MAFS alert: ‘More out there’ than ever
THE Married At First Sight experts have revealed this year's brides and grooms are even more rowdy and less concerned with ethics and morals than last season's group.
John Aiken, Dr Trisha Stratford and Mel Schilling told Confidential the upcoming season's singles, which includes six Queenslanders, are a vocal bunch that left them more shocked by week two of filming than they ever had been throughout any previous season.
"A lot of opinions and beliefs get thrown on the table," Aiken said.
Dr Stratford and Schilling added that the group was "more out there" and weren't worried about crossing lines
"We were concerned - how could we possibly top last year? Because we had such interesting people," she said.
"But, wow, the personalities are bigger, they are more outspoken, they have lower boundaries."
The experts said they had a group chat and often spent time speaking about what happened during filming long after the cameras stopped rolling.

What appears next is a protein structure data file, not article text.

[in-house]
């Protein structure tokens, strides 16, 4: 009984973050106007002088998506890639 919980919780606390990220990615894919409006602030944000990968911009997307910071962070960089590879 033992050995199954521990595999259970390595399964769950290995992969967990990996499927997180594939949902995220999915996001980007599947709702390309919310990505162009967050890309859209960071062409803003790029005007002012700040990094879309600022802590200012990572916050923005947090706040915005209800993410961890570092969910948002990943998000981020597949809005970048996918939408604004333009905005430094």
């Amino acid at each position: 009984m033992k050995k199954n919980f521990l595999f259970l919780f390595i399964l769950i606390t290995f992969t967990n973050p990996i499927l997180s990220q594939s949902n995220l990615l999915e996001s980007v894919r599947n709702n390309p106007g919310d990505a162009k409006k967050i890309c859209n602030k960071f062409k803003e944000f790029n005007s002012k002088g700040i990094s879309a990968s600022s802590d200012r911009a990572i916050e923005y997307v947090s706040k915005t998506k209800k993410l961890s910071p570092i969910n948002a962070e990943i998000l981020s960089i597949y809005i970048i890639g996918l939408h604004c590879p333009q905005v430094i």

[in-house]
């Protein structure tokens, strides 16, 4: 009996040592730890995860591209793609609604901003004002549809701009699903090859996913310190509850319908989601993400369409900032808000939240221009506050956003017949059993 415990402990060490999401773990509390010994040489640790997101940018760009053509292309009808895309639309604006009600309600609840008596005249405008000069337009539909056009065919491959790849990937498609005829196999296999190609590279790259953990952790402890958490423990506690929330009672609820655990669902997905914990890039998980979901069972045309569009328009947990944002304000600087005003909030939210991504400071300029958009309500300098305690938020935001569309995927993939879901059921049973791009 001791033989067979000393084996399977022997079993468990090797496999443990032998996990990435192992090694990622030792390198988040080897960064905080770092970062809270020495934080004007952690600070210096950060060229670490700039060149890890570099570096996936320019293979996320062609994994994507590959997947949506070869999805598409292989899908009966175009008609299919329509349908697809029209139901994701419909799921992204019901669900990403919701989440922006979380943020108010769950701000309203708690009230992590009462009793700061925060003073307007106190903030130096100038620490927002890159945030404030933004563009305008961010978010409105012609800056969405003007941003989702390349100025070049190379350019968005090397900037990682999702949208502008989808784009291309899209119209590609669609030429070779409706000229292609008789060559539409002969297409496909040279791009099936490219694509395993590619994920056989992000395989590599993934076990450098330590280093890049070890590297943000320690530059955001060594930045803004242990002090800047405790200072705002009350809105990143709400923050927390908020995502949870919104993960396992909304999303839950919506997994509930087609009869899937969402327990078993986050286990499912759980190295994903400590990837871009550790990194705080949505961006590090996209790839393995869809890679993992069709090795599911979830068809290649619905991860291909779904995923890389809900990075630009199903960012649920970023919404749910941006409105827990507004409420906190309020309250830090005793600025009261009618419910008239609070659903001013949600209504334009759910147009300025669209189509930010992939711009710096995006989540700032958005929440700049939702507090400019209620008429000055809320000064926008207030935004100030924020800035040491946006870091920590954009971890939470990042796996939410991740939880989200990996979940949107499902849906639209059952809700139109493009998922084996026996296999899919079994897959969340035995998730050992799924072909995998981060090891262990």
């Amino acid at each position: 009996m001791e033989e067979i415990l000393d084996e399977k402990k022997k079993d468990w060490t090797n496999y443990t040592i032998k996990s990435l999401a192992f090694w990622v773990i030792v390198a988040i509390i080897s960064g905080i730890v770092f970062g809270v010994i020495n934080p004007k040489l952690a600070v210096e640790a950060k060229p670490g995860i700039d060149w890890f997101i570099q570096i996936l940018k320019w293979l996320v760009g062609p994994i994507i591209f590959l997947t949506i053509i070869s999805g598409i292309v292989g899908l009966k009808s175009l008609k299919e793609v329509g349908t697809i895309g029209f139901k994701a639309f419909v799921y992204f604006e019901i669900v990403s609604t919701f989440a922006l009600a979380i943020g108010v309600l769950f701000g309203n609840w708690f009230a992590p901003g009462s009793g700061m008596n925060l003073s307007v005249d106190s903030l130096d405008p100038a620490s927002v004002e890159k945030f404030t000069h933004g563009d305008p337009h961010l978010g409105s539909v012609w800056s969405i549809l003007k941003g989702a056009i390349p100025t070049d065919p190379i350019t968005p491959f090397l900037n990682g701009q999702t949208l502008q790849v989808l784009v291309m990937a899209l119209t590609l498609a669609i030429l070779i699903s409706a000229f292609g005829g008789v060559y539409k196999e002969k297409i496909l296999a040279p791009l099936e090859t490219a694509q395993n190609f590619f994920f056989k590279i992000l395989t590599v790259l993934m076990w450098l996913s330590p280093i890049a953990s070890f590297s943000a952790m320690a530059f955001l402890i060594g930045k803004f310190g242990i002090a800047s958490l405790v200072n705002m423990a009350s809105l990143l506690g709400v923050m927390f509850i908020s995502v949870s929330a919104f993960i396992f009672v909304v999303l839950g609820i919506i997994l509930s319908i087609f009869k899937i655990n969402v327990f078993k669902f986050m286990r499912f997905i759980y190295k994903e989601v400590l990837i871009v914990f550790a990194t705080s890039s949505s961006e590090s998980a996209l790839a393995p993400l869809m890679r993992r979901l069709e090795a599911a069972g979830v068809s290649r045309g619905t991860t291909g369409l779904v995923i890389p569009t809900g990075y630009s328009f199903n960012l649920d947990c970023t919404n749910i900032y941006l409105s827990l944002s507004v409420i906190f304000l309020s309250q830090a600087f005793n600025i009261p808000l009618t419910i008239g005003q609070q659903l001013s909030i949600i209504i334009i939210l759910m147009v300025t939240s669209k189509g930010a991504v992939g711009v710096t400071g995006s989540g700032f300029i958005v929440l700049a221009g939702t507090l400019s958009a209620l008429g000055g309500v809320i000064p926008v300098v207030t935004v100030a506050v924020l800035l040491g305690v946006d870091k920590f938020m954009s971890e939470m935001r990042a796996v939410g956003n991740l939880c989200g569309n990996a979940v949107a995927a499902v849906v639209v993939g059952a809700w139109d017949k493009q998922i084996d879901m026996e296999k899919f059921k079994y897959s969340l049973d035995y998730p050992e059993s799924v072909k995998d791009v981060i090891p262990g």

"We debrief because not only are we really surprised at what goes on and are confronted at times, but it's a really draining experience to do the show," Aiken said.
"So we need each other to actually stay on top of things and manage the process because it's very exhausting and very intense."
He said despite being six seasons into the reality dating series, they still found themselves "surprised and confronted" constantly.
"You think you're used to doing it (the show) and then you get really shocked so it's a very important part of it being able to debrief as experts," he said.
"When we press play on the experiment, we have no idea what is going to happen so we generally sit back like everybody else and are fascinated with the dynamics and what actually happens with our couples.:"
While the experts are often questioned by both viewers and participants about their matches, Aiken maintains the aim is to help the singles find true love.
"We want them to get over the line but we don't know which ones are going to do well and which ones are going to wilt under the pressure," he said.
But Dr Stratford added that the couples that do best are the ones that trust them and the process.